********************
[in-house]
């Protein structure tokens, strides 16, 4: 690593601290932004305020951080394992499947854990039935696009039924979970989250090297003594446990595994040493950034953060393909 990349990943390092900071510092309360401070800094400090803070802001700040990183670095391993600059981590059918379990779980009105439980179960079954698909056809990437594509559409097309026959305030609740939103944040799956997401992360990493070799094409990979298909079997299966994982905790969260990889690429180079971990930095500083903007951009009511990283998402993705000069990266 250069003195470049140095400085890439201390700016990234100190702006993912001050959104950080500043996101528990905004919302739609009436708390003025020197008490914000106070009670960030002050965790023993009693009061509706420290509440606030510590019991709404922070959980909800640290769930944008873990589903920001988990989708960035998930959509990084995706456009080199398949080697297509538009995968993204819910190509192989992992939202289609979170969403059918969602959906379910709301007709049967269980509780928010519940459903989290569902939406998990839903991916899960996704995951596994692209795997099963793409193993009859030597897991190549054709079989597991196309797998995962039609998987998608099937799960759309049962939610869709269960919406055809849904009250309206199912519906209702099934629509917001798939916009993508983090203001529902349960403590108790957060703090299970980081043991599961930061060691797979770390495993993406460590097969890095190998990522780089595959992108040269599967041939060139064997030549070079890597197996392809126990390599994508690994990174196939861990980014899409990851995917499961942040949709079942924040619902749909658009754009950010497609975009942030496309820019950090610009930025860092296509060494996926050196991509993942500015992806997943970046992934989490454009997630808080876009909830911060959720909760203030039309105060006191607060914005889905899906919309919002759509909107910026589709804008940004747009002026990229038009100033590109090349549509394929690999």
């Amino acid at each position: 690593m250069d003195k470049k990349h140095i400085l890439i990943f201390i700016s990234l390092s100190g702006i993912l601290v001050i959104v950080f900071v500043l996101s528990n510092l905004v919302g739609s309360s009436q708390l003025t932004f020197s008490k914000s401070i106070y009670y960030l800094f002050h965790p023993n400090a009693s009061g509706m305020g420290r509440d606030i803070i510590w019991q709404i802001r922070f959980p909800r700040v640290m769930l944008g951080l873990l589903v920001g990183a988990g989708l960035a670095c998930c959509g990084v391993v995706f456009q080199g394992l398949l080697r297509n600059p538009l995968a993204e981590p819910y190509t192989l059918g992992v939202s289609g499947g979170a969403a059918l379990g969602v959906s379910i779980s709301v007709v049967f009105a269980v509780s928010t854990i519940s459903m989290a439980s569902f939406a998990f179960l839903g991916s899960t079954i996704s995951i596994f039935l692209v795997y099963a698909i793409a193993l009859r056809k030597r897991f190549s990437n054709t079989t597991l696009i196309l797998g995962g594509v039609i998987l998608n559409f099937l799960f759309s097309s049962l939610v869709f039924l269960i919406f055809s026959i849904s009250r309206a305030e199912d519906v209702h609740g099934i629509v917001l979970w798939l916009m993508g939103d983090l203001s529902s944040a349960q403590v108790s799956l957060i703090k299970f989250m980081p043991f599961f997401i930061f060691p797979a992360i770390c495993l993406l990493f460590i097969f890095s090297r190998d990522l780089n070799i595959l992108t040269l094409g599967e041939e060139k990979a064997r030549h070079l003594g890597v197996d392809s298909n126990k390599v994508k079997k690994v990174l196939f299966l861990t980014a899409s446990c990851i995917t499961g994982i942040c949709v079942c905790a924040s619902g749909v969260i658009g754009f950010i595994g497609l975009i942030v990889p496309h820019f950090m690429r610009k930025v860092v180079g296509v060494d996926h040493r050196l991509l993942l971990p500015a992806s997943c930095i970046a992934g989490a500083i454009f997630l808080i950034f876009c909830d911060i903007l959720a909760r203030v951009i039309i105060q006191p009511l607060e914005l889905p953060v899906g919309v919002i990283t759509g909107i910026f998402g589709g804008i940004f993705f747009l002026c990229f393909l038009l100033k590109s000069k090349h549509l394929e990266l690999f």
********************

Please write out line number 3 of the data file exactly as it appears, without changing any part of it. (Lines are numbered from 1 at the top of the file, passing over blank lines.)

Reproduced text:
């Amino acid at each position: 690593m250069d003195k470049k990349h140095i400085l890439i990943f201390i700016s990234l390092s100190g702006i993912l601290v001050i959104v950080f900071v500043l996101s528990n510092l905004v919302g739609s309360s009436q708390l003025t932004f020197s008490k914000s401070i106070y009670y960030l800094f002050h965790p023993n400090a009693s009061g509706m305020g420290r509440d606030i803070i510590w019991q709404i802001r922070f959980p909800r700040v640290m769930l944008g951080l873990l589903v920001g990183a988990g989708l960035a670095c998930c959509g990084v391993v995706f456009q080199g394992l398949l080697r297509n600059p538009l995968a993204e981590p819910y190509t192989l059918g992992v939202s289609g499947g979170a969403a059918l379990g969602v959906s379910i779980s709301v007709v049967f009105a269980v509780s928010t854990i519940s459903m989290a439980s569902f939406a998990f179960l839903g991916s899960t079954i996704s995951i596994f039935l692209v795997y099963a698909i793409a193993l009859r056809k030597r897991f190549s990437n054709t079989t597991l696009i196309l797998g995962g594509v039609i998987l998608n559409f099937l799960f759309s097309s049962l939610v869709f039924l269960i919406f055809s026959i849904s009250r309206a305030e199912d519906v209702h609740g099934i629509v917001l979970w798939l916009m993508g939103d983090l203001s529902s944040a349960q403590v108790s799956l957060i703090k299970f989250m980081p043991f599961f997401i930061f060691p797979a992360i770390c495993l993406l990493f460590i097969f890095s090297r190998d990522l780089n070799i595959l992108t040269l094409g599967e041939e060139k990979a064997r030549h070079l003594g890597v197996d392809s298909n126990k390599v994508k079997k690994v990174l196939f299966l861990t980014a899409s446990c990851i995917t499961g994982i942040c949709v079942c905790a924040s619902g749909v969260i658009g754009f950010i595994g497609l975009i942030v990889p496309h820019f950090m690429r610009k930025v860092v180079g296509v060494d996926h040493r050196l991509l993942l971990p500015a992806s997943c930095i970046a992934g989490a500083i454009f997630l808080i950034f876009c909830d911060i903007l959720a909760r203030v951009i039309i105060q006191p009511l607060e914005l889905p953060v899906g919309v919002i990283t759509g909107i910026f998402g589709g804008i940004f993705f747009l002026c990229f393909l038009l100033k590109s000069k090349h549509l394929e990266l690999f």